Driven by this dynamic, the US is on a course that has to end in a much-extended war, one that will have us openly fighting in Pakistan before too long. In which case the civilian government is likely to fall and the Pakistani military – trained and armed by the US – will fill the vacuum. This is just what the Pakistani branch of the Taliban wants: it gives them a clear narrative to recite to potential recruits, who are bound to flow into their ranks. In the wake of the worst floods in Pakistan’s long history, which have left four million homeless, and hopeless, a full-blown insurgency is likely to spread from the tribal regions to the rest of the country, threatening the cities – and creating an opportunity for India to move in.
The Indian factor is the one big unknown is all this turmoil, one that could play a decisive role in making a bad situation worse. Pakistan and India have been in a state of undeclared war since 1947, and the rise of Hindu ultra-nationalism has exacerbated tensions with Muslims, who have been the targets of violence by Hindu extremists. Tensions are high right now due to the expected court decision over who owns the land on which the Ayodhya mosque once sat: Muslims want to rebuild the 16th century structure, while extremist Hindus are opposed. The issue could spark yet another round of ethno-religious rioting in India, provoke more terrorist attacks in the region, and ultimately lead to a violent clash with Pakistan over one of many flashpoints on the long Indo-Pakistani border.
The very dangerous course the Obama is currently pursuing could easily end in the world’s first nuclear exchange: Indian nukes are aimed straight at Islamabad, just as Pakistan’s nuclear-tipped missiles are pointed at New Delhi.
This grisly prospect doesn’t seem to be deterring the Obama administration one bit: indeed, our provocations aimed at Pakistan have only increased in recent days. Reckless is too mild a word to employ in this regard: crazy is more like it.
NOTES IN THE MARGIN
A reminder: I’m going on the road this autumn, a speaking tour that will take me from the West coast to the East coast, and points in between as yet to be determined. My topic: How we can defeat the War Party, and why we must..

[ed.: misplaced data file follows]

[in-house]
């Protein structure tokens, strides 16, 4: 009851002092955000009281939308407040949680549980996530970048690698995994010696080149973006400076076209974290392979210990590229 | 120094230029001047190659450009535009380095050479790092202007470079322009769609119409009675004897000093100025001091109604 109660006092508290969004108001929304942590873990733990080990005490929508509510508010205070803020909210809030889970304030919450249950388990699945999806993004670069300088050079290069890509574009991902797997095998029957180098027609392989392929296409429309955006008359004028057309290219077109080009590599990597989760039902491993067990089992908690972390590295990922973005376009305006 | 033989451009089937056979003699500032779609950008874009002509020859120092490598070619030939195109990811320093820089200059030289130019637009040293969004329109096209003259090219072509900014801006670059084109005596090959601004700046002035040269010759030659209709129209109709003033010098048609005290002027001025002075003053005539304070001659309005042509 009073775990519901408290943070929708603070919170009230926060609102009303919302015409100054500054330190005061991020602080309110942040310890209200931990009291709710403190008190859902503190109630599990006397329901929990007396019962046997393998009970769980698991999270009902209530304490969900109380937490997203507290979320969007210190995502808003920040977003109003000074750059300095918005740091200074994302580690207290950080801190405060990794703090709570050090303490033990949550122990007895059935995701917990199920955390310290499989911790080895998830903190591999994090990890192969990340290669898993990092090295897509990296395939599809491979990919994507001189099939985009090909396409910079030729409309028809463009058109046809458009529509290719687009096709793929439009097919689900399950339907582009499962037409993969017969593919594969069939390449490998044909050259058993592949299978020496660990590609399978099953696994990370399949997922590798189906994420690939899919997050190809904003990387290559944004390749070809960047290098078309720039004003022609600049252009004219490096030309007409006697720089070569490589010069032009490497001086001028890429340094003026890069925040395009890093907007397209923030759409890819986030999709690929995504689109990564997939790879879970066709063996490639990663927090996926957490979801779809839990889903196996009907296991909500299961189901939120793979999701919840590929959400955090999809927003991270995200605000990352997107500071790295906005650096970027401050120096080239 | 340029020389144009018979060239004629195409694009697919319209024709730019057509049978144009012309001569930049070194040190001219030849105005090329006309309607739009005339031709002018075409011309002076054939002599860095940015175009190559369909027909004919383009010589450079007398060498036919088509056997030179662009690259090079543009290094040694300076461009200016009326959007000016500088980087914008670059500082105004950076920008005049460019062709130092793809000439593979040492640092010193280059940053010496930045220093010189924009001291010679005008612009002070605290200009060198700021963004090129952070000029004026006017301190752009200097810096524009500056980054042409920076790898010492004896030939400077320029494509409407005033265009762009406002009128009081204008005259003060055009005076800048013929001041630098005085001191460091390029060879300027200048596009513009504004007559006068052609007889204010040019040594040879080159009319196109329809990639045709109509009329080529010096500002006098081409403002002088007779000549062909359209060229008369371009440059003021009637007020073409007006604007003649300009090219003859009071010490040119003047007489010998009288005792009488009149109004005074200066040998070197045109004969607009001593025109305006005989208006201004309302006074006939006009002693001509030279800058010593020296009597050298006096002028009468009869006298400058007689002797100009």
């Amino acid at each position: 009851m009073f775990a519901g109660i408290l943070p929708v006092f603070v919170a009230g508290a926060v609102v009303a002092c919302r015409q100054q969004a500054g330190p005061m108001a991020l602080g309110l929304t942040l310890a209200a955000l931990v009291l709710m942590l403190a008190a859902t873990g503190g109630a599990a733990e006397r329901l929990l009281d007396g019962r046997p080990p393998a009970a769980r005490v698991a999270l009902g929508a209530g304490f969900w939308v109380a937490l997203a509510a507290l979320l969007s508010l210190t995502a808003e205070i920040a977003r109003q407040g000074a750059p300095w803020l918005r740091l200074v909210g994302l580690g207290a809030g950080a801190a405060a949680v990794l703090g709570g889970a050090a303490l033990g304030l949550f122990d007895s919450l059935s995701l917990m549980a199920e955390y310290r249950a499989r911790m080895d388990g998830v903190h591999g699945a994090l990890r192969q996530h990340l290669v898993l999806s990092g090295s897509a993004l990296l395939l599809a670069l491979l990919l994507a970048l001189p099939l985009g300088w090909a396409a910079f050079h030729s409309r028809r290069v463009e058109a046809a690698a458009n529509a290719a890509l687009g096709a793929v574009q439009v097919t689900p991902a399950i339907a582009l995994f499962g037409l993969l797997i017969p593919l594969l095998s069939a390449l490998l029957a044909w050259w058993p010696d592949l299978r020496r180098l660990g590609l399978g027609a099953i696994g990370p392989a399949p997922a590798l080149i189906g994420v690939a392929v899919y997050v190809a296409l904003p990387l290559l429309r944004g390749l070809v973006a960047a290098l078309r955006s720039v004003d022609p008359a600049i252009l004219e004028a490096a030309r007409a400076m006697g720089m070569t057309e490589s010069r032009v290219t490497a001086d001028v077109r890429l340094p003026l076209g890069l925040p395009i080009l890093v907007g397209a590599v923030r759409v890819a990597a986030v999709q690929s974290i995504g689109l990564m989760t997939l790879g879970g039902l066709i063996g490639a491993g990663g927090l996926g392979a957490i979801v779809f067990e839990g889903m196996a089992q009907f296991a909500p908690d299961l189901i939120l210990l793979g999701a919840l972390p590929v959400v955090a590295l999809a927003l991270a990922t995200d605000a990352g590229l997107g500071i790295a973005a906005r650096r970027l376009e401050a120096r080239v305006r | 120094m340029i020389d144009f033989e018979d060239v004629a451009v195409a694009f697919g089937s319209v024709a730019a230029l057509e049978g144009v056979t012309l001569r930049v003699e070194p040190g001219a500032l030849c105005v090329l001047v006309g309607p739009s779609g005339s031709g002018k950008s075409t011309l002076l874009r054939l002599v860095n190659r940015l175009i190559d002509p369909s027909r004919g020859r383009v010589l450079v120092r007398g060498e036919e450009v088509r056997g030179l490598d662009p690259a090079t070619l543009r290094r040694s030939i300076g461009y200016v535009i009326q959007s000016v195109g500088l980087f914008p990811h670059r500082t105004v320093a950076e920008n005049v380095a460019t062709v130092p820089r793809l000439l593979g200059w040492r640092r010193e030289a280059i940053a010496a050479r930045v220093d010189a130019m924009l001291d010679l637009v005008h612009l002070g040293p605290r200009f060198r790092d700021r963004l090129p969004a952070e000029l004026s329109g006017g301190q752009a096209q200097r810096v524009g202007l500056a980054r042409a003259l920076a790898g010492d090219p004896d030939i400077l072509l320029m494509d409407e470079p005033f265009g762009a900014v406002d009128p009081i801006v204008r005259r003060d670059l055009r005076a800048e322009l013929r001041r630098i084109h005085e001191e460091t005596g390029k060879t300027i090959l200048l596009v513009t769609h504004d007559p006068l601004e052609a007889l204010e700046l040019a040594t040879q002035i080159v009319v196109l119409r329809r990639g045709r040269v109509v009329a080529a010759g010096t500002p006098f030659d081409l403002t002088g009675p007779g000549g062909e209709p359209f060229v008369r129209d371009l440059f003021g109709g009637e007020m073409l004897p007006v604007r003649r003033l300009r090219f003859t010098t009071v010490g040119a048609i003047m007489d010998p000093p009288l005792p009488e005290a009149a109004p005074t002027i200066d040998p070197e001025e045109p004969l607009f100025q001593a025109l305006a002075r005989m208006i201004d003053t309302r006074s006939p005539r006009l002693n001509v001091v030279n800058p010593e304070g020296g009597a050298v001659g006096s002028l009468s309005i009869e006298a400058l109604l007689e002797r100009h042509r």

Read more by Justin Raimondo
Article printed from Antiwar.com Original: http://original.antiwar.com
America’s crumbling infrastructure (as neoconned US government spends BILLIONS of US taxpayer dollars in Afghanistan and Iraq instead!)
America’s crumbling infrastructure (as neoconned US government spends BILLIONS of US taxpayer dollars in Afghanistan and Iraq instead!):
US facing bankruptcy:
Veterans’ Health Costs Could Top $900 Billion: Study
WASHINGTON — A new study estimates that health costs for Iraq and Afghanistan veterans could top $900 billion, and a lawmaker wants to set up a trust fund to make sure the bill will be paid.
Rep. Bob Filner, D-Ca., warned that the U.S. faces a huge bill for veterans’ health care, and his concerns were buttressed by a recent study by Nobel Laureate Joseph Stiglitz of Columbia University and Linda Bilmes of Harvard University.
The two academics say the number of veterans, their injury rates and the cost of treating them have increased far more than expected in the last couple of years.
“If Americans want to vote for war, the Congress wants to vote for war, that’s fine – but include the real costs” and budget for them, Filner told reporters by phone Wednesday. Filner is chairman of the House Veterans Affairs Committee, which has scheduled a hearing on the issue Thursday.
Stiglitz and Bilmes, also speaking by phone, on Wednesday estimated the cost of providing vets with lifetime medical costs and disability payments from the Veteran’s Administration, as well as Social Security payments for the severely disabled, at between $589 billion and $934 billion, depending on the length and intensity of the Iraq and Afghan wars.
That is more than 30 percent higher than the Stiglitz and Bilmes estimated in the 2008 book “The Three Trillion Dollar War.”
They said that about 600,000 of the more than 2.1 million service members who’ve been deployed since 2001 have already received treatment by the Department of Veterans Affairs.
The 600,000 figure is far higher than the numbers most often given publicly by defense officials.
The veterans agency did not immediately respond to requests for comment.